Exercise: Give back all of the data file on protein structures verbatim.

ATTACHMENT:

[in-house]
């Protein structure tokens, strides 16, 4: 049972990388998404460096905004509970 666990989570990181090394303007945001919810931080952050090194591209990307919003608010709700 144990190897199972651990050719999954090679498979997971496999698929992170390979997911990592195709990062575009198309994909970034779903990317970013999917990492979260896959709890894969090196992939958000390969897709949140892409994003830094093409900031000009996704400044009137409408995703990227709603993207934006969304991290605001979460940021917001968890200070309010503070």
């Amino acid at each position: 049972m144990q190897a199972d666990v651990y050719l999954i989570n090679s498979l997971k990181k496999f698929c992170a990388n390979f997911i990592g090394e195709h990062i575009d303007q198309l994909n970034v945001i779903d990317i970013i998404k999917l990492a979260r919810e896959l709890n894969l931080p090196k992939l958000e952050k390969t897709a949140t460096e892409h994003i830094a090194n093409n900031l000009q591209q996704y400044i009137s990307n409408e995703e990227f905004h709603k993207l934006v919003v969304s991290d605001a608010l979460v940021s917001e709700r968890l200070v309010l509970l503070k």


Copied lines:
[in-house]
């Protein structure tokens, strides 16, 4: 049972990388998404460096905004509970 666990989570990181090394303007945001919810931080952050090194591209990307919003608010709700 144990190897199972651990050719999954090679498979997971496999698929992170390979997911990592195709990062575009198309994909970034779903990317970013999917990492979260896959709890894969090196992939958000390969897709949140892409994003830094093409900031000009996704400044009137409408995703990227709603993207934006969304991290605001979460940021917001968890200070309010503070």
């Amino acid at each position: 049972m144990q190897a199972d666990v651990y050719l999954i989570n090679s498979l997971k990181k496999f698929c992170a990388n390979f997911i990592g090394e195709h990062i575009d303007q198309l994909n970034v945001i779903d990317i970013i998404k999917l990492a979260r919810e896959l709890n894969l931080p090196k992939l958000e952050k390969t897709a949140t460096e892409h994003i830094a090194n093409n900031l000009q591209q996704y400044i009137s990307n409408e995703e990227f905004h709603k993207l934006v919003v969304s991290d605001a608010l979460v940021s917001e709700r968890l200070v309010l509970l503070k």